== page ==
MAHACHAI, Thailand - Burmese opposition leader Aung San Suu Kyi, on her first foreign trip in nearly a quarter-century, has offered encouragement to impoverished migrants whose flight from their homeland is emblematic of the devastation wrought there by decades of misrule.
Dont feel down, or weak. History is always changing, she told an exuberant crowd of thousands southwest of Bangkok. Many held signs saying, We want to go home, and Suu Kyi said her visit was aimed at learning how she could help them.
Today, I will make you one promise: I will try my best for you, she said.
In the town of Mahachai, home to Thailands largest population of Burmese migrants, thousands of Burmas downtrodden crowded around her and chanted: Long Live Mother Suu!
I had only seen her on TV and in newspapers, said Saw Hla Tun, who left Burmas Karen state seven years ago and earns a meagre wage carrying heavy salt sacks on his back. I couldnt hold back my tears when I saw her.
After speaking to the crowd, Suu Kyi met with migrant workers who told her they are mistreated by employers but dont know their rights and have no legal means to settle disputes.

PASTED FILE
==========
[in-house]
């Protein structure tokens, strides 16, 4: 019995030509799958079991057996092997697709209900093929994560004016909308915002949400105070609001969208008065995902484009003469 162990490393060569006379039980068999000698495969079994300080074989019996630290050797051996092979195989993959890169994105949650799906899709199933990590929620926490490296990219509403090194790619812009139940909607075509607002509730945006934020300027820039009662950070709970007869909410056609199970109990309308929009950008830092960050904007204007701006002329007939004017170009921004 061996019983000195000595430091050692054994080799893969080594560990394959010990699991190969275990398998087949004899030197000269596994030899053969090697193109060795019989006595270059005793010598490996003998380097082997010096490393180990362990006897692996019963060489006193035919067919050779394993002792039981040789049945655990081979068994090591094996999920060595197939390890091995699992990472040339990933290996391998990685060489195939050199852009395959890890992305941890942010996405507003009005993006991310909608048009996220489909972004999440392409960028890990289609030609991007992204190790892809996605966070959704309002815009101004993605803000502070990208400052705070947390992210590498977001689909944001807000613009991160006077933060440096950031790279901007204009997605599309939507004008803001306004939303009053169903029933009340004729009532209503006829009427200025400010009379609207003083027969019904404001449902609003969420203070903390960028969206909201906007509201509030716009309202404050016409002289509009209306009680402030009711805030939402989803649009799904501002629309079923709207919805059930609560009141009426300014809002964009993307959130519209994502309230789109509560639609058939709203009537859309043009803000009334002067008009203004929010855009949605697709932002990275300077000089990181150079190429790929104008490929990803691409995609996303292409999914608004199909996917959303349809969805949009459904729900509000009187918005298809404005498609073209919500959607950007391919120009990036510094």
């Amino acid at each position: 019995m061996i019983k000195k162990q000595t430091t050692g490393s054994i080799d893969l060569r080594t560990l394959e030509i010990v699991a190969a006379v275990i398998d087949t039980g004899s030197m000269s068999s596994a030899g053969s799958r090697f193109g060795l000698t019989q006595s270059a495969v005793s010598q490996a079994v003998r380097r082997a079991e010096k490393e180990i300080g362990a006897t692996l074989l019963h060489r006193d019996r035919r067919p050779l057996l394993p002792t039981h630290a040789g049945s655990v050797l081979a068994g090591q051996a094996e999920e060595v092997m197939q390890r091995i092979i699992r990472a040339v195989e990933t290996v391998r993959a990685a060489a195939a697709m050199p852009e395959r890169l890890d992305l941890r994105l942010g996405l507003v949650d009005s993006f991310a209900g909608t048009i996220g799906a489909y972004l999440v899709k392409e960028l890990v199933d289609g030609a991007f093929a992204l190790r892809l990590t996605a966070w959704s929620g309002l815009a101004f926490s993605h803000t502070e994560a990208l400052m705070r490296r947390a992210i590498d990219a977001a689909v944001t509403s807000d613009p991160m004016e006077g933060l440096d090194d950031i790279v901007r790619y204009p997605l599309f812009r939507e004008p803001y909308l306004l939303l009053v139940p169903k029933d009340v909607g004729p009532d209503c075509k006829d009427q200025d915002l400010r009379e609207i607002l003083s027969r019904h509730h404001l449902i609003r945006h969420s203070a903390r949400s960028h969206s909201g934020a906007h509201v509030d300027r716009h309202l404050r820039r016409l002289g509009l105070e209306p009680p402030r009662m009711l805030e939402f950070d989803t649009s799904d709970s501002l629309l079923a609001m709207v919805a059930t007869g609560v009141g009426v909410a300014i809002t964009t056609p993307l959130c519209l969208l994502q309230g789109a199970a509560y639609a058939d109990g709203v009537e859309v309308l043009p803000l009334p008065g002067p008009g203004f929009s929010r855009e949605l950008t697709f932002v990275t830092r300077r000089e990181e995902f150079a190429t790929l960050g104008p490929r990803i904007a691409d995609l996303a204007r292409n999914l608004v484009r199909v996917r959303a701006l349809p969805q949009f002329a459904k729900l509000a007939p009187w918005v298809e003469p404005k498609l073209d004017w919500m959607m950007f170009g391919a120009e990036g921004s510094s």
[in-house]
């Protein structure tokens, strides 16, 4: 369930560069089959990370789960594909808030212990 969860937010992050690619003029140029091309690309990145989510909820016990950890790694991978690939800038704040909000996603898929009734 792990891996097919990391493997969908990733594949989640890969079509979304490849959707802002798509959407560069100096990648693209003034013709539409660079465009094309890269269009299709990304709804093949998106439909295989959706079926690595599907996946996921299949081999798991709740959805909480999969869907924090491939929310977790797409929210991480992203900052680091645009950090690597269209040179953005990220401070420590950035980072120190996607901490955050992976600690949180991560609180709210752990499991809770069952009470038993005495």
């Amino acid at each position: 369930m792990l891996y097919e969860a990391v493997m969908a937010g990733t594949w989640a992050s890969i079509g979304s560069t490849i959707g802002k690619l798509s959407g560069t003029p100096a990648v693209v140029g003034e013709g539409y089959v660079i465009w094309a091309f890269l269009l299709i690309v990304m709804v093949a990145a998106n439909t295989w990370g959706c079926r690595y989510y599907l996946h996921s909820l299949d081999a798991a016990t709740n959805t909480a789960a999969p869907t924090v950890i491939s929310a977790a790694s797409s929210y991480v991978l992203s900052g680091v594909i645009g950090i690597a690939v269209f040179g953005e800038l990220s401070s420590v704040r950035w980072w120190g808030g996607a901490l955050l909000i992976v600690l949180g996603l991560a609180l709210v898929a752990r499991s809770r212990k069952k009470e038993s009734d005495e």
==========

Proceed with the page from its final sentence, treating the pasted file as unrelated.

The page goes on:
Suu Kyi arrived in Thailand on Tuesday night on a trip that shows just how much life has changed in her homeland. The Nobel Peace Prize winner lived 15 of the last 24 years under house arrest and dared not leave during the intermittent periods of freedom because she feared the then-ruling military junta would not allow her to return. Now an elected member of parliament, she will speak later this week at the World Economic Forum on East Asia.
Shell return to Burma briefly before heading to Europe for a five-country tour in mid-June. Her stops include England, where shell address the British parliament, and Oslo, Norway, to formally accept the Nobel she won 21 years ago.